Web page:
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ICC Note: We have been writing about the situation in Lebanon for the last six months or so. We remain extremely concerned for the beleivers there as they are caught in the middle of the Sunni/Shia tug of war and seen as agents of the West. Please keep them in prayer.

Lebanon links Islamists to bus attacks

Officials say four members of Fatah al-Islam, a group allegedly linked to the Iraq insurgency and backed by Syria , have confessed.

By Raed Rafei

2007-03-14 Lebanon (For the full story, go to the LA Times) Officials here Tuesday linked a pair of deadly bombings last month to a group they said was composed of Syria-backed Sunni Arab veterans of the Iraq insurgency.
Lebanese government officials said Tuesday that four Syrian nationals belonging to Fatah al-Islam, a self-proclaimed Sunni militant group, had been arrested and confessed to the bombings that killed three people in a mostly Christian district in the mountains overlooking the capital.
The alleged confessions have raised fears that Sunni extremists are plotting terrorist attacks in a country already perched on the edge of domestic warfare. Officials including Interior Minister Hassan Sabaa, a Sunni who belongs to a political coalition long critical of Syria , accused that country of standing behind the group.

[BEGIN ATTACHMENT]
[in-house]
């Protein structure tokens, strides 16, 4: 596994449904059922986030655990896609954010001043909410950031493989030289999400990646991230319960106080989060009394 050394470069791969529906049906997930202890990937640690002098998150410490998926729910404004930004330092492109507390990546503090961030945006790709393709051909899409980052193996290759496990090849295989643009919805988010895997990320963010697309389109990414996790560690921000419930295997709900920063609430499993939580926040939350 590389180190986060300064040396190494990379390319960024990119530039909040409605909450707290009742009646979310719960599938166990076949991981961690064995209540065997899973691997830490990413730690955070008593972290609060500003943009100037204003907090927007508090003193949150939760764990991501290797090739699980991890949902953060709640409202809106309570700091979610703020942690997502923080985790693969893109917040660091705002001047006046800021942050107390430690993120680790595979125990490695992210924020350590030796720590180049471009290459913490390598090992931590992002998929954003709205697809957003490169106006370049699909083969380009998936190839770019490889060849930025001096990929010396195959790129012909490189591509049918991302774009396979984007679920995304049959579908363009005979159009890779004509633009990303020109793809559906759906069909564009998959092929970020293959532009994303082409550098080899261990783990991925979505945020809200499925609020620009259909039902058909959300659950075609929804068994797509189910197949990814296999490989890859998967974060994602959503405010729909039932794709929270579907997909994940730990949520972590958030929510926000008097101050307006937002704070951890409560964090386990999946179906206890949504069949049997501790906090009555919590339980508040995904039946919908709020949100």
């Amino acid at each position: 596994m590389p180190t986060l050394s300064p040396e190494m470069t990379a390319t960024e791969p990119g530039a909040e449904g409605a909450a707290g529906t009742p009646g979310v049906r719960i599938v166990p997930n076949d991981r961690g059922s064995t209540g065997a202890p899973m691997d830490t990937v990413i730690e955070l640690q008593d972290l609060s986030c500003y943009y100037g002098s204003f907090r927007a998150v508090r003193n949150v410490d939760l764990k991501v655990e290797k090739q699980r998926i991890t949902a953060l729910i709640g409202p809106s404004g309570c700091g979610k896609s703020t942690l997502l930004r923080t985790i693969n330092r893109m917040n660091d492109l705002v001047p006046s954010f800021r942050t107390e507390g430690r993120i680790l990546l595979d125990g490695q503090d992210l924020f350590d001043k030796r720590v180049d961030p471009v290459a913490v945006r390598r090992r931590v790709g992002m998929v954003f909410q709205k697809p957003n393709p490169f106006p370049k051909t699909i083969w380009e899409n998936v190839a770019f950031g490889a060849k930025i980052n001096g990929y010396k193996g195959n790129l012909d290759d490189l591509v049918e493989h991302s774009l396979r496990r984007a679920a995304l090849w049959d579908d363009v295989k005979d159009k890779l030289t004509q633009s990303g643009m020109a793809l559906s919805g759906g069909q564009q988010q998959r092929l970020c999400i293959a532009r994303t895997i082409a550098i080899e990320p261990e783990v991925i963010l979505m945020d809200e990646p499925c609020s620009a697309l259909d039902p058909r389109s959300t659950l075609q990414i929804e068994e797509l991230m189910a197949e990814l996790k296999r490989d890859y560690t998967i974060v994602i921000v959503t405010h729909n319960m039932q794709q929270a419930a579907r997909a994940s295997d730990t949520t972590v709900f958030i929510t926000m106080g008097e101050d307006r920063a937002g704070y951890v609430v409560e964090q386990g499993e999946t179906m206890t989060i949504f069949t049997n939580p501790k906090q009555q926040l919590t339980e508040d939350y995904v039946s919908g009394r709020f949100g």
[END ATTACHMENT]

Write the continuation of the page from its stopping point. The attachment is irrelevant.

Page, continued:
“It is no secret that Fatah al-Islam is part of the Syrian intelligence-security apparatus,” Sabaa told reporters after a Cabinet meeting Tuesday.
He said the group had been plotting another attack against Christian targets before March 14, the anniversary of a massive demonstration in 2005 against the ruling government.
In the last two years, Lebanese authorities have announced the arrests of several alleged members of Al Qaeda but have provided no information about their fate.
Today, members of Fatah al-Islam openly conduct military training in the refugee camp under the eye of the Lebanese army, which has set up checkpoints at the entrances to control them. Lebanese forces cannot crack down on the group because it meets inside a Palestinian camp, Fatfat said. (An informal agreement reached between Palestinians and the government at the 1990 conclusion of Lebanon’s civil war provides for the refugee camps to remain outside the authority of the army.)
Palestinian factions coexist with Fatah al-Islam, fearing that conflict could lead to many civilian deaths.
Meanwhile, Fatah al-Islam is purportedly establishing contacts with Islamists in Lebanon ‘s mostly Sunni and Christian north. Residents and officials in the camp say outlawed Islamists from other camps in the country have joined them.
“What is worrying is that this group has good financial resources,” said Salah, the refugee leader. “They are clearly getting support from someone, but whom? Nobody knows.”